Engineering Active Learning in 3D Virtual Worlds

Conference paper
Part of the Communications in Computer and Information Science book series (CCIS, volume 533)


To advance education in the 21st century, experts in neuroscience argue for more ‘active learning’ through experience. A practical implementation for such active, experiential and, we propose, multi-disciplinary learning is for students to consider, analyze, solve and make personal meaning from engaging problems. Collaborative problem-solving promotes communication involving creative and interpretive meaning-making, analysis and reflective judgement. Due to advances in computer technologies, educators can now consider a wider range of collaborative problems and extensive solutions which can be implemented in both real and virtual worlds. This paper will summarise five scenarios of virtual worlds from our research project: Second Life, OpenSim, OpenQwaq, Unity 3D and Unity 3D with Oculus Rift. In each virtual world participants from Japan, UK and USA have been engaged in remote collaborations to solve problem-based tasks requiring the programming and manouvering of virtual robots and real-world LEGO Mindstorms robots. Robot Mediated Interactions are analyzed to determine robot task complexity, student learning and task immersion. We have determined that for effective active learning involving 3D virtual worlds specifically focusing upon the development of beginner programming knowledge, the challenge is for educators to design tasks of zero (or close to zero) Task Fidelity and for students to become fully immersed within the tasks. The paper explains how this has been achieved, summarizes the benefits, obstacles, limitations and challenges of 3D virtual world implementations, and suggests future directions in educational research to engineer active learning in 3D virtual worlds.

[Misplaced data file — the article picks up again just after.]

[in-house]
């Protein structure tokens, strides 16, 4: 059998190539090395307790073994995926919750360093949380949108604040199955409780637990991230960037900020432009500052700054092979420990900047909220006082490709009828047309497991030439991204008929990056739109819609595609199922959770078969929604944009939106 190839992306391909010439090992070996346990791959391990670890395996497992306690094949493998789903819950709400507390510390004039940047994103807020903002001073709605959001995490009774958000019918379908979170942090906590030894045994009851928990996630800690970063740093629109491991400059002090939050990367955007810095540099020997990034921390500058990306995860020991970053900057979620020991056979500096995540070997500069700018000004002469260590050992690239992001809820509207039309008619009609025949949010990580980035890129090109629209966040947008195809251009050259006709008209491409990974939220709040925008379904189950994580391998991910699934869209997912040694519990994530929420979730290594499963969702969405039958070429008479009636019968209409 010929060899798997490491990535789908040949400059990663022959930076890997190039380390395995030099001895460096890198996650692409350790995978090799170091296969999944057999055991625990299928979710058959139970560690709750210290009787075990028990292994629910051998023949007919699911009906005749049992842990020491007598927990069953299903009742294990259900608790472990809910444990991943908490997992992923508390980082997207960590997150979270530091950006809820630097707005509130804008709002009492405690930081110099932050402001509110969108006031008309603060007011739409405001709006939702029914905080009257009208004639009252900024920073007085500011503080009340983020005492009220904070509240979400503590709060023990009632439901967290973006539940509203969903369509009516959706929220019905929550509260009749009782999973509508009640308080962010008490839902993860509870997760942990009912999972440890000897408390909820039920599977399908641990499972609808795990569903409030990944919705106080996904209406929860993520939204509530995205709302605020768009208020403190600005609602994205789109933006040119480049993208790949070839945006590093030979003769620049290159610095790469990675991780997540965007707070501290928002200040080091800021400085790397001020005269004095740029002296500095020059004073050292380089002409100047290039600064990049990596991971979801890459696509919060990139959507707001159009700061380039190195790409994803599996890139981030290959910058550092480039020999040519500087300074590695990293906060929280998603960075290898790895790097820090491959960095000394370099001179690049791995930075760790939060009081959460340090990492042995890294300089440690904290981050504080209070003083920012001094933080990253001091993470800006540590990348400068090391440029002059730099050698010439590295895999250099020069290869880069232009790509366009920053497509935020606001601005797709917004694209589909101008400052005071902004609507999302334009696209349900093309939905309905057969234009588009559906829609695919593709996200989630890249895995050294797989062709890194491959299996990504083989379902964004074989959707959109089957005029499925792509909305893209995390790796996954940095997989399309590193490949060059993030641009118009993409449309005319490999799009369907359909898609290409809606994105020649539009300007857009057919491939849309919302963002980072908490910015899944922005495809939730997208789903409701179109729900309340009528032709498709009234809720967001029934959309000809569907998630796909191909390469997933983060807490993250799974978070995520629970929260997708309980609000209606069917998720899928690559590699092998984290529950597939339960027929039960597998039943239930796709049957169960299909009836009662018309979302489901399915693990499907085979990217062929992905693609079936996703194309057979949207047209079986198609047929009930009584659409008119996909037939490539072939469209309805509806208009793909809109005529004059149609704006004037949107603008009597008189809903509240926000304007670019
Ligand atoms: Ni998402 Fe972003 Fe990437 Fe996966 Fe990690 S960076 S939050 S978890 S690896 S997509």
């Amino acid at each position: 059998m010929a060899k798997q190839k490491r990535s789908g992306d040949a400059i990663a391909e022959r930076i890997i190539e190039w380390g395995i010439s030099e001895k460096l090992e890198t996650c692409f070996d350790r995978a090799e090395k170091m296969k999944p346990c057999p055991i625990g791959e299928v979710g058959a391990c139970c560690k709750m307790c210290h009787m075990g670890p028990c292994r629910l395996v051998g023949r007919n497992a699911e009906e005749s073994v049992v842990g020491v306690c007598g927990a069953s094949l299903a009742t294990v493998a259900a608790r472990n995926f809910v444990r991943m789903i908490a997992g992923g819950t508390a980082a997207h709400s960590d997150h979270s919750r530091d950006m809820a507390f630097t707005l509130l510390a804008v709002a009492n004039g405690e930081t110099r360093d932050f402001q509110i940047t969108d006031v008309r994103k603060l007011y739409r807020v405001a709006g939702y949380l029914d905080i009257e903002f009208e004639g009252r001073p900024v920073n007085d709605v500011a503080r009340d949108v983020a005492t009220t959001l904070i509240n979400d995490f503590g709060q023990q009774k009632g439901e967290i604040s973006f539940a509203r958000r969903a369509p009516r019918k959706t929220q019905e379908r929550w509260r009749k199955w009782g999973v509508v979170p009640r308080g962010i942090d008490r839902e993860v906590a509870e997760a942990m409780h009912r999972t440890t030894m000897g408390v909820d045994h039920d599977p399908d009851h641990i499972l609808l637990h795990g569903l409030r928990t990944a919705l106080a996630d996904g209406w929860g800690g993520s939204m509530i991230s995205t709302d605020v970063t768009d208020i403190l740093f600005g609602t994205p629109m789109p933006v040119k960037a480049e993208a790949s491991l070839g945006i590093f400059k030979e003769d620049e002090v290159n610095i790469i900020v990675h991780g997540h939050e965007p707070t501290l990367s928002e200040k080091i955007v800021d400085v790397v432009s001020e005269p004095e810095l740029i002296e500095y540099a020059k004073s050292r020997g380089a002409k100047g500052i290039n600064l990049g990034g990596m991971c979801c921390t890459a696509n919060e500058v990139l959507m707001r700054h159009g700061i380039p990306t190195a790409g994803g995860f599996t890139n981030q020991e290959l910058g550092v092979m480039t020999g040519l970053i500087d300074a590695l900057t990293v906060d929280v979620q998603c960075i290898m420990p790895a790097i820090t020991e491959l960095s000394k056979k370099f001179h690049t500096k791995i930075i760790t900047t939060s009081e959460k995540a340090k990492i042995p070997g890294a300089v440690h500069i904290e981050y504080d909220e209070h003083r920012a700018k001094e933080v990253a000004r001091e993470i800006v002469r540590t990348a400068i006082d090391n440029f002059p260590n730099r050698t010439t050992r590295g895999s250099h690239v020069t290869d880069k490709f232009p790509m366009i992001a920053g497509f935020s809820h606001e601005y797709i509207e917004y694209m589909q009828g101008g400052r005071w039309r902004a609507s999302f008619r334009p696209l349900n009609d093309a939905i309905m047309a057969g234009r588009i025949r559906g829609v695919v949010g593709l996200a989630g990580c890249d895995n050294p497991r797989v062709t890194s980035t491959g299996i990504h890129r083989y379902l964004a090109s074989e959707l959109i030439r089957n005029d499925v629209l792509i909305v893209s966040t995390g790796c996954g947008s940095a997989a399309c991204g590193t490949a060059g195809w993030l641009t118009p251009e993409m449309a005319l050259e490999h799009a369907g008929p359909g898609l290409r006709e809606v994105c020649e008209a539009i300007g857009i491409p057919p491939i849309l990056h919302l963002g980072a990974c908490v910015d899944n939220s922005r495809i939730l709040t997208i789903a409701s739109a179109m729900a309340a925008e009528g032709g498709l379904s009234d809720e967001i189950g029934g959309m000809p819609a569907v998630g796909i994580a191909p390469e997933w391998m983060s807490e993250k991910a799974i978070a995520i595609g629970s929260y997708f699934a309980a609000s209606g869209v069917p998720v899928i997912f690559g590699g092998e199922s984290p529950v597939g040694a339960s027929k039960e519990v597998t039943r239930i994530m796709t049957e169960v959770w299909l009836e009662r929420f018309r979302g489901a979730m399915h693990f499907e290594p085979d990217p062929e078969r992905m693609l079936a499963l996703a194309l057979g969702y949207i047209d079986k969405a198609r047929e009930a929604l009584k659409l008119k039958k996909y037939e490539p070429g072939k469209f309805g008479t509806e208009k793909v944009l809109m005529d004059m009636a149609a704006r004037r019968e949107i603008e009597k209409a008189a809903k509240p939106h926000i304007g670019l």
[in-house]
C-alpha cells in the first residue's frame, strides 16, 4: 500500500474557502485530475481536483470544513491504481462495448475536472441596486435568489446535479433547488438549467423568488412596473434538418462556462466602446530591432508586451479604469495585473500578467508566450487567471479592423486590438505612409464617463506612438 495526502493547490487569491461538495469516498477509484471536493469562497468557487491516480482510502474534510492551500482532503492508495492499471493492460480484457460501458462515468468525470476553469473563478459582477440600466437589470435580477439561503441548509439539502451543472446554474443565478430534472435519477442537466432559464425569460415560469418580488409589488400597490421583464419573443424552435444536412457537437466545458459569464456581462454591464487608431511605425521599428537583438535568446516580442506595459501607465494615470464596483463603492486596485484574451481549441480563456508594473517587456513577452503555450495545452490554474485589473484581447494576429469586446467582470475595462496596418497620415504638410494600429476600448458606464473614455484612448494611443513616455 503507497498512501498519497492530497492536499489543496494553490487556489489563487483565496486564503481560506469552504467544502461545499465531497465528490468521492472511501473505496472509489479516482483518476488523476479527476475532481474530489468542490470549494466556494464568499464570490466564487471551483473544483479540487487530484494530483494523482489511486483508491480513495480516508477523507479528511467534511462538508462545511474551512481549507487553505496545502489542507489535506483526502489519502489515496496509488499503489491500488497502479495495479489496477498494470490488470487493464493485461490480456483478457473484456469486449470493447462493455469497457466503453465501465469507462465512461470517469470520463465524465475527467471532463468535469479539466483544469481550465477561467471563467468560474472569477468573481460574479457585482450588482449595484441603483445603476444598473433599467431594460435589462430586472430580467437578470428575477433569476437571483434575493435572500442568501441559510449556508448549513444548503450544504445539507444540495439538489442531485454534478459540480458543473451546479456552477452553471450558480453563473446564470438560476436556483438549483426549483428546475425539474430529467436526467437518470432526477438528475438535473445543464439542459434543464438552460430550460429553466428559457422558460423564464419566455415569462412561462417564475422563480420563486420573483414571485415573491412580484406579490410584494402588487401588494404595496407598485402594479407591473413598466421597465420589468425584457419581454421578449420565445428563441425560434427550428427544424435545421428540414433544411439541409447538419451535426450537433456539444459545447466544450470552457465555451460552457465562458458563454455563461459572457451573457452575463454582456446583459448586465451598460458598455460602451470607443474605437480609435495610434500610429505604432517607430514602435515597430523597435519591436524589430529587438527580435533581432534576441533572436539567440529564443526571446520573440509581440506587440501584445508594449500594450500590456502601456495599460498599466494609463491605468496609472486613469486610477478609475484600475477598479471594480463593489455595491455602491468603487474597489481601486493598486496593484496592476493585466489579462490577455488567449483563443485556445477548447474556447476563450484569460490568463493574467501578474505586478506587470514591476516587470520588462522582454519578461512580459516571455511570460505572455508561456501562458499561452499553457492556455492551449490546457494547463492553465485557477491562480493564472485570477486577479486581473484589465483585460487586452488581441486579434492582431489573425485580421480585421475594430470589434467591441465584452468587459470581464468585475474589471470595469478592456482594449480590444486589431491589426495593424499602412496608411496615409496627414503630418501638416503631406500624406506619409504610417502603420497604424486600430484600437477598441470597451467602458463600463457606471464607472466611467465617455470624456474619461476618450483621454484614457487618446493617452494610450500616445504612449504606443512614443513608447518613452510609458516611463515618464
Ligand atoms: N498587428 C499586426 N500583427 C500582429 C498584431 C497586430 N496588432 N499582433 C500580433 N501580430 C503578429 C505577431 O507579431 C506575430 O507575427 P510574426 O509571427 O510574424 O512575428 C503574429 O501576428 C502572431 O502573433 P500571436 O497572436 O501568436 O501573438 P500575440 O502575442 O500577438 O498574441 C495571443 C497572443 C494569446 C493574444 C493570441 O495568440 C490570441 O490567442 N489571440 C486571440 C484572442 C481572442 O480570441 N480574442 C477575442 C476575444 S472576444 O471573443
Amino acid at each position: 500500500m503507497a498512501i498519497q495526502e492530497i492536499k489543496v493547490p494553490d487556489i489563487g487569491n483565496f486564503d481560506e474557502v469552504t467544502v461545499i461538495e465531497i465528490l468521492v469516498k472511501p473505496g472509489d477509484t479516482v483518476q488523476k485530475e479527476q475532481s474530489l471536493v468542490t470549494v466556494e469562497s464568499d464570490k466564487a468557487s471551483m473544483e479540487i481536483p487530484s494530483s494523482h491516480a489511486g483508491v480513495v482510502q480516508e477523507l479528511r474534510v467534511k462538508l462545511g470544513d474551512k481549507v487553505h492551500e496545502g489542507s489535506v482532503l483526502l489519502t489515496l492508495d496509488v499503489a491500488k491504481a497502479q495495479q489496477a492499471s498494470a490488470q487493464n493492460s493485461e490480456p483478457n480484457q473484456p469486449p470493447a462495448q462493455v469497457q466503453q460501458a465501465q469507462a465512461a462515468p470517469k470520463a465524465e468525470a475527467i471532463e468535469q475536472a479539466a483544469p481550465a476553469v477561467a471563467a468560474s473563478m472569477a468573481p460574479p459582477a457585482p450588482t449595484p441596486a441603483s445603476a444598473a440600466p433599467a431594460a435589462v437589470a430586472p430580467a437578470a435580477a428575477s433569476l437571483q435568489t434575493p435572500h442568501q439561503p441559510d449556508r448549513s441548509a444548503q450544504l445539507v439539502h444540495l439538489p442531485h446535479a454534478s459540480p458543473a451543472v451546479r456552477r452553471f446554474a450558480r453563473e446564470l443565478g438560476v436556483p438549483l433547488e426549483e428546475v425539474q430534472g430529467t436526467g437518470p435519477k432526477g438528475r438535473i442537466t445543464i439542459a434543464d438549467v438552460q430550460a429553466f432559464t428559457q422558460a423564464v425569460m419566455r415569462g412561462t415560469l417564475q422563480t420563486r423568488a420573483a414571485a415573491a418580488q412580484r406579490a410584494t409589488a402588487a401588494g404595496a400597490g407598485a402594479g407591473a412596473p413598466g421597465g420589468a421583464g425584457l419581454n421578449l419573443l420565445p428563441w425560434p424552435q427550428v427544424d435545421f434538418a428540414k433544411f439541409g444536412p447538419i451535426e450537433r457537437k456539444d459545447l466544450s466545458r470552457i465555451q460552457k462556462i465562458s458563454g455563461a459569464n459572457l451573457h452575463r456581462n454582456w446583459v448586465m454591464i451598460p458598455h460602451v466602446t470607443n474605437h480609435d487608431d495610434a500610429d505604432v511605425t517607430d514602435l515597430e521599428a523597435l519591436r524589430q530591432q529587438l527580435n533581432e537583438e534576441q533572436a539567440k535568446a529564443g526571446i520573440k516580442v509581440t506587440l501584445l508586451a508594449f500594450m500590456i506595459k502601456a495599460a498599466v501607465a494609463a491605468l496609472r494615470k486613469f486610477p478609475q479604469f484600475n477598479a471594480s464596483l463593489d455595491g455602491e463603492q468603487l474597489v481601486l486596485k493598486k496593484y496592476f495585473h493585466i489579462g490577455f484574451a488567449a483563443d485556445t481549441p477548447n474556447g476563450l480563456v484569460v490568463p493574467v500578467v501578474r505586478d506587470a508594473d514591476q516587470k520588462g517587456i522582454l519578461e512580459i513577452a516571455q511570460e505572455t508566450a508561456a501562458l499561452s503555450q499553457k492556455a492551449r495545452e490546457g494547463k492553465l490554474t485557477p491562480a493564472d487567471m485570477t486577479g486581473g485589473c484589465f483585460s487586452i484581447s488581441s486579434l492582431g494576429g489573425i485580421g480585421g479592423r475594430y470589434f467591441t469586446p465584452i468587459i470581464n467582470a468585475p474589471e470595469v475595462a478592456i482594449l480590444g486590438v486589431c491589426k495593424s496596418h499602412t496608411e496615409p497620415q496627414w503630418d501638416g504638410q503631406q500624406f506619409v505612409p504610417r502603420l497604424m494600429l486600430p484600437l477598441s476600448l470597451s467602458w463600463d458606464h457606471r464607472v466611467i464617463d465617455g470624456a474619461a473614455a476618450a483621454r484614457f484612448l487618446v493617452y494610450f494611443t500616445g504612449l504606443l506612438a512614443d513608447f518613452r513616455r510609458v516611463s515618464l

Computer science education Virtual worlds Robot task complexity Learning 



This study is funded by Future University tokubestsu kenkyuhi special research funds with the project number 2014E02 and JAIST kakenhi grant no. 15K01080. Many thanks to participating colleagues and students at Future University Hakodate, Appalachian State University, USA, Hull University, UK, University of South Wales, UK and Mountain Ash Comprehensive School (MACS), UK.


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Copyright information

© Springer International Publishing Switzerland 2015

Authors and Affiliations

  1. 1.Department of Media ArchitectureFuture University HakodateHakodateJapan

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